Concerning the work, The Dominion of the Incas, Raul Porras Barrenechea said: "It is admirable that in such a turbulent time as the years from 1548 to 1550, when Cieza was in Peru, he was able to write a work so thorough, so reliably and reliably documented, and such maturity, about the history and institutions of the Incas. The history of the Incas was a natural given for Cieza, as an adult. No one can dispute his primacy regarding the Incan power. The history of the Castilian chronicler immediately introduced the Incas into world history."[8]

  • The third part is an extensive narrative that describes the Discovery and Conquest of Peru, although only a small part of it has survived, made famous in 1946 by the Lima newspaper El Mercurio Peruano and the researcher Rafael Loredo, who discovered it in the Escorial Library (Madrid, Spain). A significant part of it was included in his General History by Antonio de Herrera y Tordesillas.
  • The fourth part, entitled Civil Wars in Peru, is the most extensive. It is divided into five books:
    • "War of Salinas", which concerns the confrontation between Francisco Pizarro and Diego de Almagro, and ends with his death;
    • "The Chupas War", which summarized the last years of Pizarro's life, the reign of Vaca de Castro and the defeat of Diego de Almagro "the Younger";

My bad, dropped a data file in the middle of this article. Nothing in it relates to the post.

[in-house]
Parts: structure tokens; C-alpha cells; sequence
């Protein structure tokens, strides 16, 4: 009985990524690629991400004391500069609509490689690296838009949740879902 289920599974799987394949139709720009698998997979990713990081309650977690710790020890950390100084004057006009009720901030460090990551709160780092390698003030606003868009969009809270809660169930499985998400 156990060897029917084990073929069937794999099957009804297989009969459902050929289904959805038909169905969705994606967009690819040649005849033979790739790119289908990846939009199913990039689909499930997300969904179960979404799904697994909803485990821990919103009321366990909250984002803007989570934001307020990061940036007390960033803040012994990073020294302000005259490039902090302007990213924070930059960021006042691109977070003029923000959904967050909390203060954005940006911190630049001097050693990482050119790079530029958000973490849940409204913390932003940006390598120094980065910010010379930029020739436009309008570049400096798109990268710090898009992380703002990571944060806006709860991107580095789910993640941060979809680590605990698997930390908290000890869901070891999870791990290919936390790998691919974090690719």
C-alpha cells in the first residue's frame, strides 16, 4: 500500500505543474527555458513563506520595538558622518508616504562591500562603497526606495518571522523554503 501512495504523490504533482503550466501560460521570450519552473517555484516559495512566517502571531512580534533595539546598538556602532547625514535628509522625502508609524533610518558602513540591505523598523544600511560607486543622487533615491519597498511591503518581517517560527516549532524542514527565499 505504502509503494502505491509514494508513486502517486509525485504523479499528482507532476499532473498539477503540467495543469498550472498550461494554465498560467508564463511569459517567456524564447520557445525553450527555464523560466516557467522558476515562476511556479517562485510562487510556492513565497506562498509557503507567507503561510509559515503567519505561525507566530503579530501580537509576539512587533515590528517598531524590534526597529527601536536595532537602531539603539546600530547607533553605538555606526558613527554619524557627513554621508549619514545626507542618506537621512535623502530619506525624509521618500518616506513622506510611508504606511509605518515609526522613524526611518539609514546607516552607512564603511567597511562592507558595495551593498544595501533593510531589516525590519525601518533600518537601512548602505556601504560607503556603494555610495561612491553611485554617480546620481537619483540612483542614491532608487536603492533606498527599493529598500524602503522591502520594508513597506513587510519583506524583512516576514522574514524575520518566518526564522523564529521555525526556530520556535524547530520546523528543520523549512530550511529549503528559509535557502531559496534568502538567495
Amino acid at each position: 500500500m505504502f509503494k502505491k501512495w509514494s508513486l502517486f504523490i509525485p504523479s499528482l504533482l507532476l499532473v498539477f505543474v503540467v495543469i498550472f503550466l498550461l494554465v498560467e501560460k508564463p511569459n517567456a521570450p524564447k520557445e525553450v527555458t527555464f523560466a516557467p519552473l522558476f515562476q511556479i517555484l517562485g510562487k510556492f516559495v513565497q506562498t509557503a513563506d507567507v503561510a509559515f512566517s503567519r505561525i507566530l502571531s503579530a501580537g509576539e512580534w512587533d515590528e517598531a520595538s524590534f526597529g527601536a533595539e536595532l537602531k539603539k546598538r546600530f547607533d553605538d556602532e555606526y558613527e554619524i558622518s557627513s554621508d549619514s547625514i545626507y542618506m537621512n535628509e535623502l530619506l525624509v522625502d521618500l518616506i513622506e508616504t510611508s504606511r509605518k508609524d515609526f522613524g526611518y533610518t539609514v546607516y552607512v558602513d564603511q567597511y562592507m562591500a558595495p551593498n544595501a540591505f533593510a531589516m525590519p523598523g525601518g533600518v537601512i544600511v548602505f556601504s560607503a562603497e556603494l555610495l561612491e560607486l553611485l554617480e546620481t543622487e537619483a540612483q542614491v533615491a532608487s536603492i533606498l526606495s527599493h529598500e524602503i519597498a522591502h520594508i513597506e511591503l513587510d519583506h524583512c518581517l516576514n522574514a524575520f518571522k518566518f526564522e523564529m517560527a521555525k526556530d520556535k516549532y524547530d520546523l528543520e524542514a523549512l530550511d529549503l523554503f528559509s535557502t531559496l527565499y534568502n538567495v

• "War in Quito", which tells the story of the revolt of the grantees of the encomienda system, called encomenderos, under the command of Gonzalo Pizarro and the death of Viceroy Blasco Nunez Vela.

These three books were published in the 19th century, and it is unknown whether the author completed the last two: "War in Huarino" and "War in Jaquihaguana". The manuscripts of the last two books have not been found.

Pedro Cieza de León's historical works led the historian Raúl Porras to coin him the phrase: "the premier chronicler of the Indies."


Though his works are historical and narrate the events of the Spanish conquest of Peru and the civil wars among the Spaniards, much of their importance lies in his detailed descriptions of geography, ethnography, flora and fauna. He was the first European to describe some native Peruvian animal species and vegetables.